Well, I just spent the past half hour composing only to lose it all when Finale decided to go crazy and close. When will I learn to save?! Oh well...
I have been reading a bit lately, and it seems that questions that have been coming to my mind lately have also been coming to the mind of many others. They are, are religion and spirituality the same thing? If not, is one part of the other? If so, why the distinction? There are many others that come to mind, but these are sufficient to begin discussion.
I believe that Religion and Spirituality are different, but for many people (such as myself) they are so intertwined that they become almost synonymous. According to Jay Michaelson, Aurora Mendelsohn and Alan Krinsky in an article entitled "Religion is actually Spirituality," they argue mostly the opposite point. However, they make an important generalization on religion (in this case Judaism), "Judaism has historically been more interested in deeds, not thoughts, creeds or specific mind-states." Since spirituality is the search for a mindset (according to these authors), and religion is about deeds, there is no way the two could be one and the same.
While I believe that these last points are quite large generalizations, they still serve to show some distinction in these terms that have plagued so-called "New Age" spirituality. Keep in mind, I understand the bad reputation religion gets, some deserved and much not deserved, and I know that this can color our outlook. However, keep a clear mind. I will try now, through my own experiences, to show how religion and spirituality can be intertwined in a life and still serve both "purposes."
I was "raised" Methodist in Northern Austin, Texas. I use quotes because my parents were never really serious about it. It was more that society says children should go to church. I see that. Regardless of belief, children learn many ethical and cooperation lessons while in Sunday School situations. In this way I believe I was able to solidify the "deeds" portion religion is supposed to be based on. However, slowly but surely my parents, void of any Christian belief, regressed away from church and took my sister and I with them. It was not until Junior year of High School that I joined the Southern Baptist Church.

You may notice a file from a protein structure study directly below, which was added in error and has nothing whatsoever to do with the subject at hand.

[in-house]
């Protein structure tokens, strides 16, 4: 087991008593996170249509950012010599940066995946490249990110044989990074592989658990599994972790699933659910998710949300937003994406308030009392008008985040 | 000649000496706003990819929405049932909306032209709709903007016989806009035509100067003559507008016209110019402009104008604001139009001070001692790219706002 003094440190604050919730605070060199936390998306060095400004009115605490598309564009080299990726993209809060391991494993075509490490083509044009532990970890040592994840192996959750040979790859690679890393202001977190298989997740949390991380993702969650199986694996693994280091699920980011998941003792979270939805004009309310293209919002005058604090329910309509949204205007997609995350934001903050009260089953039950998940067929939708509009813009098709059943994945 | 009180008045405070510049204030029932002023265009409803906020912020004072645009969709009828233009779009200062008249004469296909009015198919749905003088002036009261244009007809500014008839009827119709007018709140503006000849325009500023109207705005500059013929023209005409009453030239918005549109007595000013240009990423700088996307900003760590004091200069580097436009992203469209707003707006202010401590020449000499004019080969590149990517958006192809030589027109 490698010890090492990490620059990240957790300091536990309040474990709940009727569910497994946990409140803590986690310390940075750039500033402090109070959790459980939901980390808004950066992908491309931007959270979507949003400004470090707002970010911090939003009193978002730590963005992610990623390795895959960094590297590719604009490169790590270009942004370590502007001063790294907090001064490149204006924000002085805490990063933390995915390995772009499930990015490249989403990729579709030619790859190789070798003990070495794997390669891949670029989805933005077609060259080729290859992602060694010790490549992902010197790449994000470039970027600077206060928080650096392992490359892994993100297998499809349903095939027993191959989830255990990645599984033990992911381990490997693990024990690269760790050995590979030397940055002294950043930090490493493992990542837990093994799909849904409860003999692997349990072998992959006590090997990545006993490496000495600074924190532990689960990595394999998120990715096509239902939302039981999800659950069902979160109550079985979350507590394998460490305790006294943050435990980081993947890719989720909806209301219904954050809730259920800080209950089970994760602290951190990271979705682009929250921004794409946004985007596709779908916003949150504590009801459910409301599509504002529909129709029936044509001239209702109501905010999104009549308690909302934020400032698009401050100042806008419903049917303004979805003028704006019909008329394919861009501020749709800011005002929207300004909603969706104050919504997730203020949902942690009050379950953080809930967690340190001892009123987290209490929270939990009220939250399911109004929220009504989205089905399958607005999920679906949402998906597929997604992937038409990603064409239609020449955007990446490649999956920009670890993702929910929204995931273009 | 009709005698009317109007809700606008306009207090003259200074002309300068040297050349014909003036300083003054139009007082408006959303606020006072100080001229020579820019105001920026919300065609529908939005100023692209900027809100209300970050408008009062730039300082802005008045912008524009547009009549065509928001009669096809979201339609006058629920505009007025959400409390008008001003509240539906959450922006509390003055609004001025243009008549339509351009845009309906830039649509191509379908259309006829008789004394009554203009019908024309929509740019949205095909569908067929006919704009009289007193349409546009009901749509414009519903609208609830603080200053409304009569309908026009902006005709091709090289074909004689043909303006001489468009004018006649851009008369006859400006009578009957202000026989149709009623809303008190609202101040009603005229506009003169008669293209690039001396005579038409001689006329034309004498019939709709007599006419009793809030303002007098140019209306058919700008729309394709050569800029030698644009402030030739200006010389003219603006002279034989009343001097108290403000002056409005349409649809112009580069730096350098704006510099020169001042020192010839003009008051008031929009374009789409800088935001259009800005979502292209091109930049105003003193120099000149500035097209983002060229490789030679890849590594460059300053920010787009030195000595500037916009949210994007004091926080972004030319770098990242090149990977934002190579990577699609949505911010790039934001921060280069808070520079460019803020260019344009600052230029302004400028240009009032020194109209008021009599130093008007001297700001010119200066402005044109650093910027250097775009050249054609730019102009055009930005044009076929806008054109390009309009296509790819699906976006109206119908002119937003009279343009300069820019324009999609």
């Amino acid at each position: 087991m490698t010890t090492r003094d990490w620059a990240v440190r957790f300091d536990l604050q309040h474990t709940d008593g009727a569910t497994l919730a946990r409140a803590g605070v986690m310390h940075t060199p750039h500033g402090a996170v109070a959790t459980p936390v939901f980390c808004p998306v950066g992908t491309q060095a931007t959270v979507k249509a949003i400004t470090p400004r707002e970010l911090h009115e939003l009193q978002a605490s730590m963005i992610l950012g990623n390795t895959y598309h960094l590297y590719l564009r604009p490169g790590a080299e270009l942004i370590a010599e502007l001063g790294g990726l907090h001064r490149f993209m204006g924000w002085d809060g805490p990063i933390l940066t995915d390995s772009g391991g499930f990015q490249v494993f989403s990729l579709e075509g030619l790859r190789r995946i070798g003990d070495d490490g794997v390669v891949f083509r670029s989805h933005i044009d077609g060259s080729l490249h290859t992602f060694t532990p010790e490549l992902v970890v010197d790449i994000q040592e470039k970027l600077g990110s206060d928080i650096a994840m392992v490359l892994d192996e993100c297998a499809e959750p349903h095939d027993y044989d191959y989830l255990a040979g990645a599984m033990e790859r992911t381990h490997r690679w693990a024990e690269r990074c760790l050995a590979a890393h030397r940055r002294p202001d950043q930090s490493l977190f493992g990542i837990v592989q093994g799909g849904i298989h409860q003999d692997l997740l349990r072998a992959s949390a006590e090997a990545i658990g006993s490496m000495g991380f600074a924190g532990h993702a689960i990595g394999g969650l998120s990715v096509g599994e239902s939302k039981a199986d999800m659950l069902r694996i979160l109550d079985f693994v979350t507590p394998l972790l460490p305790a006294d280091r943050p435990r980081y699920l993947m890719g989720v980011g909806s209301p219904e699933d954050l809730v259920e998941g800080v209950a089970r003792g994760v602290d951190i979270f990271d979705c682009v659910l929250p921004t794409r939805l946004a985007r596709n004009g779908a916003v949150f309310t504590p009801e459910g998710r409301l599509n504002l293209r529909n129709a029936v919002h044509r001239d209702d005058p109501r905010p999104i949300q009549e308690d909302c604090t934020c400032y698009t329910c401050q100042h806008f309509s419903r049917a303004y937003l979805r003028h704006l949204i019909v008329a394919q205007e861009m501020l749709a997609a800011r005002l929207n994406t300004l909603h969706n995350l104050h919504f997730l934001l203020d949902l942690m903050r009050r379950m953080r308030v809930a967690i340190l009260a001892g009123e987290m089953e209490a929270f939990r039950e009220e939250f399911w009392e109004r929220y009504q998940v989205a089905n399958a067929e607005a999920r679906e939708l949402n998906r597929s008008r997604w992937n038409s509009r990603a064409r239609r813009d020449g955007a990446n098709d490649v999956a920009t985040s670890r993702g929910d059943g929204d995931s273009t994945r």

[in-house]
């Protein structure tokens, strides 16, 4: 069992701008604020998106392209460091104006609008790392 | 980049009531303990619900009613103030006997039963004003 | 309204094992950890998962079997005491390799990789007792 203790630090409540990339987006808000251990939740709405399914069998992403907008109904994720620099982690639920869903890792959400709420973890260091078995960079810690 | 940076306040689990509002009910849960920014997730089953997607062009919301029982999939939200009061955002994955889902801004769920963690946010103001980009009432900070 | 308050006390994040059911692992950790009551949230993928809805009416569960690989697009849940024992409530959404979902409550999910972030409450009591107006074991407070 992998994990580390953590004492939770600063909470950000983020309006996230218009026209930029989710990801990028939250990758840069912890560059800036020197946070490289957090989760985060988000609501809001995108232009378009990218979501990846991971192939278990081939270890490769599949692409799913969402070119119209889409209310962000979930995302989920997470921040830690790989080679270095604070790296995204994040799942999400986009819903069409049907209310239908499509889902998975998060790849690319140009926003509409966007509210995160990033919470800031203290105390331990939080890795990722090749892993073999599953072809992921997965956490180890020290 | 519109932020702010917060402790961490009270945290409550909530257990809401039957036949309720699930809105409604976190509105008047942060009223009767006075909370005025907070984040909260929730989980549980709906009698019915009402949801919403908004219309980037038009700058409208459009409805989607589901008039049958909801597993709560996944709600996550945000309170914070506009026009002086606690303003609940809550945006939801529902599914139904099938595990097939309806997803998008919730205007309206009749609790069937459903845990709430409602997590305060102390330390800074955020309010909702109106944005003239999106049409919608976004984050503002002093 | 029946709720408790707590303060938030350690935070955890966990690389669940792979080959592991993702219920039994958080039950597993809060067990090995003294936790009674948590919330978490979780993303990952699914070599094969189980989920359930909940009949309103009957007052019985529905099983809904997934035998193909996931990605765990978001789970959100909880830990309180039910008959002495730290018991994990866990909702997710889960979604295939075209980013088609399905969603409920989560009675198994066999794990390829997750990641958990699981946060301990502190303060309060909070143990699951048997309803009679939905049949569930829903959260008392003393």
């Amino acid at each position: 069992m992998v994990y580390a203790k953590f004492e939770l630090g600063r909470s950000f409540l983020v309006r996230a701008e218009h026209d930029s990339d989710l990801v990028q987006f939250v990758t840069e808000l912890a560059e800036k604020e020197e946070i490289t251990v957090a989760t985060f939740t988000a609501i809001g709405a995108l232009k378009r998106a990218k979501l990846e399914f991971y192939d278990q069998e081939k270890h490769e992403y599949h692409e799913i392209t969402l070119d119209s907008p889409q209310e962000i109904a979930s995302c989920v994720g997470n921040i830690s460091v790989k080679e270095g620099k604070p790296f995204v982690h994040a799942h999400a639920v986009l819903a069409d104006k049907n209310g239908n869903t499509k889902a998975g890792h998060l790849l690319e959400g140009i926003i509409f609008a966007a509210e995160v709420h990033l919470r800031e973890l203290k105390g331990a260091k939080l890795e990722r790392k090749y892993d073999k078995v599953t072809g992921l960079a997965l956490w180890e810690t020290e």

I know what people say about the Baptist Church and a lot of it is very true. The fire and brimstone sermons are a little much, and the music is a little cheesy, but the deeply rooted, internal connection with God that they taught is something I would never give up. There is a greater sense of connection with community and God when the congregation is more involved with the service. Since then I have been working in various Episcopal Churches and have loved it. The liturgy of the Episcopal Church is so beautiful and intense that I immediately fell for it. This and the teachings of acceptance and community led me to lead a better life and have legitimate hope for humanity.
However, it was about this time I began to explore other religions, faiths, and paths to God. It was in this search that I came upon such things as chakra healing, meditation and its infinite techniques, introductions to The Qur'an and the Vedas (I will at some point go into my feelings on the sacred texts). Through this, I have crafted and sculpted my own path to the Divine which everyday grows and matures.
What all this is an attempt to say is, religion, for me, was the gateway into the soul of spirituality. It was through religion that I was able to discover my own true path for God. I am in no way insinuating that everyone's path to God need lie through religion, but that for many it must (no matter what that religion is).
In conclusion, yes, religion and spirituality are different things, and they mean different things for everyone. However, I believe that the battle between which is "right" is pointless. They are simply two paths to the same Source.